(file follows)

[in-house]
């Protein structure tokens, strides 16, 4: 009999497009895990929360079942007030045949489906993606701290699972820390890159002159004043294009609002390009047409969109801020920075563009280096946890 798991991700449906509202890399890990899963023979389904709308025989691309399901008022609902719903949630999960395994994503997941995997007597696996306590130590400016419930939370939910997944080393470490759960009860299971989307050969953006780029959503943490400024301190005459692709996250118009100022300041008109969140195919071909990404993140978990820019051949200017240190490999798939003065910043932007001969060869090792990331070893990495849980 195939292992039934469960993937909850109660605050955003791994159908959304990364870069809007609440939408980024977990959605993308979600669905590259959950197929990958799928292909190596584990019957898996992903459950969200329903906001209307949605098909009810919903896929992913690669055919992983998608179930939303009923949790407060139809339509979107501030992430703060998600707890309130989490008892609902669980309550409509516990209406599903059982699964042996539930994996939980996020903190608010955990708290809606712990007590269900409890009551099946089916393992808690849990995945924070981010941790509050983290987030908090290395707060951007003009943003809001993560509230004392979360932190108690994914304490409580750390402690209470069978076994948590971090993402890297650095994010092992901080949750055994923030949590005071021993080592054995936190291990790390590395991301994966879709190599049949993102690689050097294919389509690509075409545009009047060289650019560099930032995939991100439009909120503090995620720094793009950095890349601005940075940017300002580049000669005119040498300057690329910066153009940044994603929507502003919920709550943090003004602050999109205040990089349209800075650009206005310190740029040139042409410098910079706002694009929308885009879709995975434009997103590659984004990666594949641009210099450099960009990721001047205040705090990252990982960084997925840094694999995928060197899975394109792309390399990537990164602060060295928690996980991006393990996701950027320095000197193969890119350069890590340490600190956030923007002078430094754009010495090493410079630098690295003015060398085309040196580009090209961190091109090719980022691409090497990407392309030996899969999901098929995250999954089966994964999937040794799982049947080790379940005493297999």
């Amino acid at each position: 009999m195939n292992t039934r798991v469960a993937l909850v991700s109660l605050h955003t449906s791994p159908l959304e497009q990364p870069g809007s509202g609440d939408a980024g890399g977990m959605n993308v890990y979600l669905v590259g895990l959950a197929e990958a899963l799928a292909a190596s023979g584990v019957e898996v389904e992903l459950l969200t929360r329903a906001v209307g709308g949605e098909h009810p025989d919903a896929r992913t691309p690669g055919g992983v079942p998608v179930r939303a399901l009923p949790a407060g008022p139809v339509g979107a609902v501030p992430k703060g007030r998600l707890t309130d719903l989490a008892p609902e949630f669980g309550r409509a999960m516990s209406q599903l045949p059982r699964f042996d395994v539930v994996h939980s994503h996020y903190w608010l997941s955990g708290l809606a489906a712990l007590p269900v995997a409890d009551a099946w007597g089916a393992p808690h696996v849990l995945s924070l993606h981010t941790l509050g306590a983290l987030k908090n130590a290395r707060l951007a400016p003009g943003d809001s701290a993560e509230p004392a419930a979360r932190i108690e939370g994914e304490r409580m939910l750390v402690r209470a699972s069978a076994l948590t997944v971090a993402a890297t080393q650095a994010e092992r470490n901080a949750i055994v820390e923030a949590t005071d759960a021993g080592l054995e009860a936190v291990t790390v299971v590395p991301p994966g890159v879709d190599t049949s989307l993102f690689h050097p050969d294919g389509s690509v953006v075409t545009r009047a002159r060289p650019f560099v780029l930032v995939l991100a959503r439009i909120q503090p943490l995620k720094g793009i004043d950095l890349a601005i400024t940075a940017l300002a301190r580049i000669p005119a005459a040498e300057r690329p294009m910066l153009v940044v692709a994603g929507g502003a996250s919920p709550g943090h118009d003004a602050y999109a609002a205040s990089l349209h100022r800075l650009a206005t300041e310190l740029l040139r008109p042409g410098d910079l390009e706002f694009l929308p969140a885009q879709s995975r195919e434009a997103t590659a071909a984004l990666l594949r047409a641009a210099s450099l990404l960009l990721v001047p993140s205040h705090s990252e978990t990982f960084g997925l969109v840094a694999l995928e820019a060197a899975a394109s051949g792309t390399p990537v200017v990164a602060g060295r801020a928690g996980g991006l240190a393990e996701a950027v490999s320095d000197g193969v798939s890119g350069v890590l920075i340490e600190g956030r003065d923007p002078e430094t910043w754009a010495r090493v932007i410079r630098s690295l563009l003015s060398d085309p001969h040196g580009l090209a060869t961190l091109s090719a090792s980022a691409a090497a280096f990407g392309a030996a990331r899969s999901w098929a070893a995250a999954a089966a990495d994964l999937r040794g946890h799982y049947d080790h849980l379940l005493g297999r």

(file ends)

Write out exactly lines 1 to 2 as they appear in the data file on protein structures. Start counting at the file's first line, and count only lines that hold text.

[in-house]
């Protein structure tokens, strides 16, 4: 009999497009895990929360079942007030045949489906993606701290699972820390890159002159004043294009609002390009047409969109801020920075563009280096946890 798991991700449906509202890399890990899963023979389904709308025989691309399901008022609902719903949630999960395994994503997941995997007597696996306590130590400016419930939370939910997944080393470490759960009860299971989307050969953006780029959503943490400024301190005459692709996250118009100022300041008109969140195919071909990404993140978990820019051949200017240190490999798939003065910043932007001969060869090792990331070893990495849980 195939292992039934469960993937909850109660605050955003791994159908959304990364870069809007609440939408980024977990959605993308979600669905590259959950197929990958799928292909190596584990019957898996992903459950969200329903906001209307949605098909009810919903896929992913690669055919992983998608179930939303009923949790407060139809339509979107501030992430703060998600707890309130989490008892609902669980309550409509516990209406599903059982699964042996539930994996939980996020903190608010955990708290809606712990007590269900409890009551099946089916393992808690849990995945924070981010941790509050983290987030908090290395707060951007003009943003809001993560509230004392979360932190108690994914304490409580750390402690209470069978076994948590971090993402890297650095994010092992901080949750055994923030949590005071021993080592054995936190291990790390590395991301994966879709190599049949993102690689050097294919389509690509075409545009009047060289650019560099930032995939991100439009909120503090995620720094793009950095890349601005940075940017300002580049000669005119040498300057690329910066153009940044994603929507502003919920709550943090003004602050999109205040990089349209800075650009206005310190740029040139042409410098910079706002694009929308885009879709995975434009997103590659984004990666594949641009210099450099960009990721001047205040705090990252990982960084997925840094694999995928060197899975394109792309390399990537990164602060060295928690996980991006393990996701950027320095000197193969890119350069890590340490600190956030923007002078430094754009010495090493410079630098690295003015060398085309040196580009090209961190091109090719980022691409090497990407392309030996899969999901098929995250999954089966994964999937040794799982049947080790379940005493297999």